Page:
Elton John


singer and composer (born March 25, 1947, in London, England)

A force of nature in the world of music, Sir Elton John is one of the most successful and influential musical artists of all time. His artistic reach is long, his generosity breathtaking and his presence powerful not only in popular music but also on the Broadway stage, on the Hollywood screen and beyond. Since his intensely personal 1970 ballad "Your Song," this inimitable Rocket Man of a piano man has conquered a field usually dominated by guitars and broke Elvis Presley’s record for the most consecutive years of Top 40 hits on the Billboard charts with 24 consecutive years on top. He has sold more than 60 million albums to date, and his work is far from over.

Not one to be contained by musical or any other borders, John also has made his mark as a humanitarian of selfless devotion, a persuasive AIDS warrior, as a fearless champion of free speech. From "Crocodile Rock" and "Daniel" to "Bennie and the Jets" and "Candle in the Wind," from The Lion King to Aida, and from his Watford Football Club to today’s Elton John AIDS Foundation, here is an artist and humanist whose brilliance is drenched in love.

His first hit was a love song. Like much of his work, John’s gentle "Your Song" remains a deceptively simple little gem. It is both a song and a song about a song, unabashedly romantic art reflecting on timeless art, post-modernism revealed to the masses: "And you can tell everybody this is your song / It may be quite simple but now that it's done / I hope you don't mind, I hope you don't mind that I put down in words / How wonderful life is while you're in the world." In the decades that have followed, John has emerged in serious rock and roll armor from his tender 1970 debut. His enigmatic 1973 album Goodbye Yellow Brick Road was both a straightforward musical meditation and a cultural snapshot of an era that would keep semioticians busy for years. He was a pioneer in moving rock music into ever-larger arenas, which nevertheless seemed somehow barely big enough for John’s outrageously theatrical, larger-than-life spectacles. His participation in the heartbreaking 1985 AIDS fundraiser "That’s What Friends Are For" and his own "Candle in the Wind 1997", a heartfelt tribute to the late Princess of Wales that sold more than 33 million copies, helped the world grieve and helped usher in a spirit of hope. The son of a Royal Air Force trumpet player, the future Elton John was born Reginald Kenneth Dwight on March 25, 1947, in the London suburb of Pinner. He taught himself the piano at the age of four. At eleven, he won a scholarship to a program for gifted children in the venerable Royal Academy of Music, where he was grounded in the classics even as his heart belonged to rock and roll. He left school after six years, joined the band Bluesology, changed his name to Elton John, and began appearing in London cabarets. An audition for Liberty Records did not yield much more than a promise, but it was at Liberty in 1967, that John met Bernie Taupin. The pair became a songwriting team in 1968, and the hit-making machine of John’s music and Taupin’s lyrics has not stopped ever since.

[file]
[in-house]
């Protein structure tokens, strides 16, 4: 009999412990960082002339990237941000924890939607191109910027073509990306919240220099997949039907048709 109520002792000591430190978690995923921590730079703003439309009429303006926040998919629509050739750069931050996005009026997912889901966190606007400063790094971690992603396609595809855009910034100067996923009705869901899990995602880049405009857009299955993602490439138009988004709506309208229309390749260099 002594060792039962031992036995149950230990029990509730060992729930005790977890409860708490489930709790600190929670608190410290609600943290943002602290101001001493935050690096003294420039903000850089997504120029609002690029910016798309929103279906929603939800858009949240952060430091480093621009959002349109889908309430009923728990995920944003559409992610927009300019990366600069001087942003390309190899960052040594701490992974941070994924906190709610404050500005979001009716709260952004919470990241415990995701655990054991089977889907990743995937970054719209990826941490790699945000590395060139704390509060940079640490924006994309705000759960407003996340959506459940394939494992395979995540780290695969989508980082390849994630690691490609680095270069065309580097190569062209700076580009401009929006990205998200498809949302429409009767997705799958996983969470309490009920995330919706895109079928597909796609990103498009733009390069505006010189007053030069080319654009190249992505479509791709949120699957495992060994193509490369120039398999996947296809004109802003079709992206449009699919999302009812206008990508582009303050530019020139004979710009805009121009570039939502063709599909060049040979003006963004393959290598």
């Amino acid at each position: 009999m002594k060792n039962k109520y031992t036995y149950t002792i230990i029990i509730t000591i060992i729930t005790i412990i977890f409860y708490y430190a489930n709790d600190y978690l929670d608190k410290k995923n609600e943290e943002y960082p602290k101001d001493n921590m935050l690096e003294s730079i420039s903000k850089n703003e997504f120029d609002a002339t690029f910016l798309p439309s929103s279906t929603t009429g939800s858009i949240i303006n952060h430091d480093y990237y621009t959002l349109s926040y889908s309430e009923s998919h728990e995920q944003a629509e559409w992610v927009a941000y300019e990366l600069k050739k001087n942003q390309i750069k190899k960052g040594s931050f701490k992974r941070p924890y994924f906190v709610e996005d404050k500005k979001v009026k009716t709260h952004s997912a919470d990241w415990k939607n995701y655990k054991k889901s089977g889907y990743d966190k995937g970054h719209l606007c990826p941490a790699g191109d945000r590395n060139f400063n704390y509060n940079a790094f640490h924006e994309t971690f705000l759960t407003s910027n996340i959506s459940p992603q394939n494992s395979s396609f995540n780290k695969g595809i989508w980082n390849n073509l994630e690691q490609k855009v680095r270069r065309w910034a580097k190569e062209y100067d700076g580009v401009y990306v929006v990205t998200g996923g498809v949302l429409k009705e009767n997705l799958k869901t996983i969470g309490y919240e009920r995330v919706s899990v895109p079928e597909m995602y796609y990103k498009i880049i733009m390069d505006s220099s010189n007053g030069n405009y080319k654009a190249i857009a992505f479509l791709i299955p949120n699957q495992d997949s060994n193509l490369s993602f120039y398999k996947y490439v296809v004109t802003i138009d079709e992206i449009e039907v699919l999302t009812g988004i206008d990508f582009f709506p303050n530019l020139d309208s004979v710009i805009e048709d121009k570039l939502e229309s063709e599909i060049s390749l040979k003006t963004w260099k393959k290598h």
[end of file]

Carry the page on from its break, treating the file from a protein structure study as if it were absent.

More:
"Your Song" made Elton John a household name on both sides of the Atlantic in 1970, then the album Tumbleweed Connection that followed fast that same year only solidified his grip on the public imagination. The 1970s were truly his, with 1972’s "Rocket Man" marking the start of a four-year streak of 16 Top 20 hits in a row. He founded Rocket Records in 1973, producing albums by Neil Sedaka and Kiki Dee. He co wrote "Whatever Gets You Through the Night" with John Lennon, and he persuaded the ex-Beatle back onstage for a 1975 Madison Square Garden concert on Thanksgiving Day that was Lennon’s last live performance.

John’s singles "Crocodile Rock" and the ineffably moving "Daniel" became classics. His albums Don’t Shoot Me I’m Only the Piano Player, Goodbye Yellow Brick Road, Caribou, the precocious Greatest Hits, Captain Fantastic and the Brown Dirt Cowboy, and the fun-punning Rock of the Westies, all released between 1973 and 1975, each went platinum. Captain Fantastic, also from 1975, became the first album in history to enter the American charts in the No. 1 spot. The frantic pace slowed a tad in 1976, when an exhausted John announced he would cut back his live appearances and record only one album a year. Still, the 1980s saw little slowing down in John and Taupin’s Top 40 singles, all the way to 1990’s "Sacrifice"—a hit spawned by the album Sleeping with the Past that became John’s first No. 1 hit in his British homeland. In 1993, The One became the first album ever to receive multi-platinum certification from the Recording Industry Association of America. He was inducted into the Rock and Roll Hall of Fame in 1994, the same year his collaboration with Tim Rice for the soundtrack of Disney’s The Lion King entered the Top Forty. In 1995, it was his "Can You Feel the Love Tonight" from The Lion King that earned John his first Grammy for Best Vocal Pop Performance.

The stage version of The Lion King opened on Broadway in November 1997 garnering 10 Tony nominations and winning the Tony for Best Musical. He followed the extraordinary success of his first musical with AIDA, which opened on Broadway in March 2000 with five Tony nominations, and the Tony Award for Best Score.

He was knighted by Queen Elizabeth in 1998, the year after "Candle in the Wind 1997" became the biggest selling single in history. He continues his work with the Elton John AIDS Foundation to this day; John has given more than $20 million to help people living with HIV and AIDS. He is returning to musicals, on the heels of AIDA and The Lion King, with a project to be based on the film Billy Elliot, premiering at Victoria Palace in London in March 2005. The music goes on. That is his gift of hope.
September 2004
Photo of Elton John